Wolfram Syndrome, a rare disease that causes death in early adulthood, includes dysfunction in multiple organ systems and is associated with hearing loss, visual loss, problems with urinary function, psychiatric illness and insulin deficient diabetes. The underlying problem is an inability at a cellular level to cope with stress so cells die prematurely. The part of the cell that is most involved with the cell’s stress response is called the endoplasmic reticulum (ER) and cellular stress is called “ER stress.”  Wolfram Syndrome is a disease in which there is abnormal ER stress.

Dr. Egli and colleagues investigated the role of ER stress in the beta cell in Wolfram Syndrome. They utilized the skin cells of Wolfram Syndrome patients at the Berrie Center to produce induced pluripotent stem (iPS) cells. Pancreatic beta cells were then created from these stem cells or iPs cells.  

By creating an in-vitro model of the pancreatic beta cells in Wolfram Syndrome, scientists were able to show that the beta cells failed to secrete insulin normally. In these cells, an abnormal endoplasmic reticulum stress response (ER stress) led to beta cell failure. They also found that a drug, called 4-phenyl butyric acid, relieved this ER stress and improved insulin secretion. The findings were reported last October in the journal Diabetes.

“We think this is worth testing in patients with Wolfram Syndrome and other forms of diabetes,” said Dr. Egli, “because there is no other effective treatment available for these patients, and this drug is already FDA approved for other indications it is given orally and is very safe and well-tolerated.”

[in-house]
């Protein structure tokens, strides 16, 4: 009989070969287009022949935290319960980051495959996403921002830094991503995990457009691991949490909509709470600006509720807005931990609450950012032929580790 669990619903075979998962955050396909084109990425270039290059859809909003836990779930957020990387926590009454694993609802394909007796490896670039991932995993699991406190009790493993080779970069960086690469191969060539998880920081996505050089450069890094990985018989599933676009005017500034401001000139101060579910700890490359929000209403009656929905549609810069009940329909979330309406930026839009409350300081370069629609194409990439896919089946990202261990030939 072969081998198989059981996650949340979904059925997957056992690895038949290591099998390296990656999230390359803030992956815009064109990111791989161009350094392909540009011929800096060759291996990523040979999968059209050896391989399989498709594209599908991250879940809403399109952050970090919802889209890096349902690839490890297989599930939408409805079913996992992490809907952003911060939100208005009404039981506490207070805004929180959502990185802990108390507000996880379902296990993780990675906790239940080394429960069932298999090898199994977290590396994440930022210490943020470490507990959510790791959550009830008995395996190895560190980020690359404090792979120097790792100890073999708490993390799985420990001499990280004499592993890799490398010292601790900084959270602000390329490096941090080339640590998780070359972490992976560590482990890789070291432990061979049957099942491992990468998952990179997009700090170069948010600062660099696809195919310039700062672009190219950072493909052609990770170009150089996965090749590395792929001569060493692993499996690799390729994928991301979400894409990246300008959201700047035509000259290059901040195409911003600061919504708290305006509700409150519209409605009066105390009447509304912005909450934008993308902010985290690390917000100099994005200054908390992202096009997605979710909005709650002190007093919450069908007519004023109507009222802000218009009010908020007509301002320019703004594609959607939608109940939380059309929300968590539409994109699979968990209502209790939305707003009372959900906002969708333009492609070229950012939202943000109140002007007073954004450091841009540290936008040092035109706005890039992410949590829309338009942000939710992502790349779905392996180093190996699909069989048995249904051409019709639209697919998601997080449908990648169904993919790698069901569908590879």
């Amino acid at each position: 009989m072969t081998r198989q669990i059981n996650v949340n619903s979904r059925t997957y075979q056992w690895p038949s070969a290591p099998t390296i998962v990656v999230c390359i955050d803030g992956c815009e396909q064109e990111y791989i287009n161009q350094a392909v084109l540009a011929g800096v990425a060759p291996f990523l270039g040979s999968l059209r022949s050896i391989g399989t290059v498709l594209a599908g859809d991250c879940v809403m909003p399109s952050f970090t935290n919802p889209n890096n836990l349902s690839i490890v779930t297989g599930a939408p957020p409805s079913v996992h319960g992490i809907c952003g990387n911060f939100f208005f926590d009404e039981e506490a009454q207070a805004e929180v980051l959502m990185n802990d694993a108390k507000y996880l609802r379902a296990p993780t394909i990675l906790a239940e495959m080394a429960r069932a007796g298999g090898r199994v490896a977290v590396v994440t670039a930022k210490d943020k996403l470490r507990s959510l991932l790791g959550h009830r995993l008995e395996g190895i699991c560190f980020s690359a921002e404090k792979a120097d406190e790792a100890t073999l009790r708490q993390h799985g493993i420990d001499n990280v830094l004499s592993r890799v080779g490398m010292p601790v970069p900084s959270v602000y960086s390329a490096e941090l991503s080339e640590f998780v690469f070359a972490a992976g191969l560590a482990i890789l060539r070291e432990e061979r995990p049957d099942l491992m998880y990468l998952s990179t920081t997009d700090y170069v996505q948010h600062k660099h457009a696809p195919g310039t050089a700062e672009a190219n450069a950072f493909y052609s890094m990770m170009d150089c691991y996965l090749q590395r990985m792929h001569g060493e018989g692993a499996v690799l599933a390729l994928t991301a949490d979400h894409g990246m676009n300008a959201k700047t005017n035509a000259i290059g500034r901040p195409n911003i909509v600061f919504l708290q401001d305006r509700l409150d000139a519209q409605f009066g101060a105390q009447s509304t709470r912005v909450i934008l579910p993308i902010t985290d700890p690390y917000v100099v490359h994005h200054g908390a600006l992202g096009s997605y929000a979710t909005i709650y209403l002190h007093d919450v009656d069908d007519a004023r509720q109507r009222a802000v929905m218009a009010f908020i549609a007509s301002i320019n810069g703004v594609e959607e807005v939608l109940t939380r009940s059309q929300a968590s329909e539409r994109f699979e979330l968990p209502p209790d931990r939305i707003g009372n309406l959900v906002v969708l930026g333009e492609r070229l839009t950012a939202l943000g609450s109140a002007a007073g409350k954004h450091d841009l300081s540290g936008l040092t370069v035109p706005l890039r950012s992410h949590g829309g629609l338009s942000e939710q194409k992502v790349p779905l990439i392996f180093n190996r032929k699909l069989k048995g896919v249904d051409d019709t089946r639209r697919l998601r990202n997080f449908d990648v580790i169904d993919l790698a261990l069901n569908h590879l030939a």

The experiment is important, Dr. Egli explained, not just for people with rare genetic disorders, but as a model for how beta cells fail (and can possibly be rejuvenated) in more common forms of diabetes like type 1 diabetes. There is accumulating evidence that protection from ER stress is important in protecting the beta cell from the immune assault in type 1 diabetes.

“The distance between an idea and its implementation is enormous,” added Dr. Egli,  “and we have made remarkable progress. But as a scientist, I see more of what’s missing and what we need to do to replace the beta cells of people with diabetes so they are no longer dependent on lifelong medical care. What really matters is curing this disease.”

In addition to Dr. Egli, the April Diabetes Research Panel scientists are Berrie Center and Columbia faculty members, Robin Goland, MD, J. Merrill Eastman Professor of Medicine and Berrie Center Co-Director and Rudolph Leibel, MD, Christopher Murphy Professor of Pediatrics and Berrie Center Co-Director, who will moderate the panel; Domenico Accili, MD, Russell Berrie Foundation Professor of Medicine and an international leader in the field of beta cell biology; Wendy Chung, MD, PhD, Associate Professor of Pediatrics, a renowned clinical and molecular geneticist; Rebecca Haeusler, PhD, an Assistant Professor of Pathology and Cell Biology, who studies the connection between diabetes and cardiovascular diseases; and Michael Rosenbaum, MD, Professor of Pediatrics, and an expert on the physiology of body weight regulation.

To RSVP to the Diabetes Research Panel contact Morgan Tupper at 212-304-7210 or met2170@columbia.edu